These developments may seem like an earthquake after long years in which Bush scornfully defied all attempts at restraint and most of the Congress meekly acquiesced. But it is still a long way from effective checks and balances on executive power. The Bush Administration may still try to parlay its retreat into Congressional support for warrantless spying, just as it turned McCain's anti-torture bill into a legalization of prisoner abuse.

Seeking accountability

More forthright action is unlikely without public pressure. Turning Congressional concern into effective restraint will require a string of battles whose goal is not immediate victory but rather education of the public on why constitutional restraint on executive power matters. This kind of public education -- from Congressional hearings to courageous civic resistance -- is what finally terminated the criminal regimes of Senator Joe McCarthy and President Richard Nixon.

The next step toward any kind of accountability for Bush Administration criminality is to penetrate the wall of silence that surrounds Administration deceit. Leaks, ranging from the photos of Abu Ghraib to the Downing Street memos to the warrantless spying, have driven the anti-Bush backlash. Investigations like those proposed by Representative Wilson could well be the next arena.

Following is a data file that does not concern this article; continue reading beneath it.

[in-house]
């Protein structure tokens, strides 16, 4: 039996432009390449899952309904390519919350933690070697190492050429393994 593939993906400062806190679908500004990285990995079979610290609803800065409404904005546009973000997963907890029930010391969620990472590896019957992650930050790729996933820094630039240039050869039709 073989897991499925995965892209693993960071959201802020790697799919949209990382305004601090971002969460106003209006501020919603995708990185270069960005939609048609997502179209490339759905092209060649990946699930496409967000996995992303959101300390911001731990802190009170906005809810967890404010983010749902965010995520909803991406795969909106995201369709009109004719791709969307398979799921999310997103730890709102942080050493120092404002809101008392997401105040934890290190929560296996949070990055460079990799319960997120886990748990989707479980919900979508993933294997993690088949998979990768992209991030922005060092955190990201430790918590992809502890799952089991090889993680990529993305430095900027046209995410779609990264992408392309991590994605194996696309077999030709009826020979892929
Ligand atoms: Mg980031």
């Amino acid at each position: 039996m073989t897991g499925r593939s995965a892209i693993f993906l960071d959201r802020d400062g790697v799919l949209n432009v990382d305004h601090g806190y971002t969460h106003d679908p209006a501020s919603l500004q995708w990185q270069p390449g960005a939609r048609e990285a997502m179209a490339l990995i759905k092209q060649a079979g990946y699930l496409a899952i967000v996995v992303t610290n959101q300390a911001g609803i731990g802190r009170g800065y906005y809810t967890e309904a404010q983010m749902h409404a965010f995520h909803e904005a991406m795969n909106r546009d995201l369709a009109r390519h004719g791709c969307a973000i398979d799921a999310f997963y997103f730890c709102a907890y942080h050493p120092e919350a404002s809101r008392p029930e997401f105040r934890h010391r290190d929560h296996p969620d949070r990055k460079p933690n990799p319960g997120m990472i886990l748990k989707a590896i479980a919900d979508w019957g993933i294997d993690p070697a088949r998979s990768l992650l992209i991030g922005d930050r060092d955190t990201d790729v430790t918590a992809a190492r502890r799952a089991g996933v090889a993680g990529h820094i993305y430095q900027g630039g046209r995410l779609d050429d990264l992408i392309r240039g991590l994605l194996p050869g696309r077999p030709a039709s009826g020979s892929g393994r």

The House Progressive Caucus has adopted an informal strategy of encouraging as many members of Congress as possible to introduce Resolutions of Inquiry. These ROIs allow members to pose factual questions to the President or Cabinet officials, and since the resolutions are privileged, relevant committees are required to report back to the House within fourteen legislative days.

In this session alone, Democrats have introduced twenty-two ROIs, the majority of which have centered on prewar intelligence, Plamegate and rendition. The assault began in July 2005, with Congresswoman Barbara Lee and others introducing a succession of seven ROIs in one month. The Downing Street memo ROI prompted extensive debate in the International Relations Committee about the role of Congressional oversight in relation to the war in Iraq, and while the resolution failed, the vote marked the first time all Democrats on the committee voted unanimously concerning Iraq.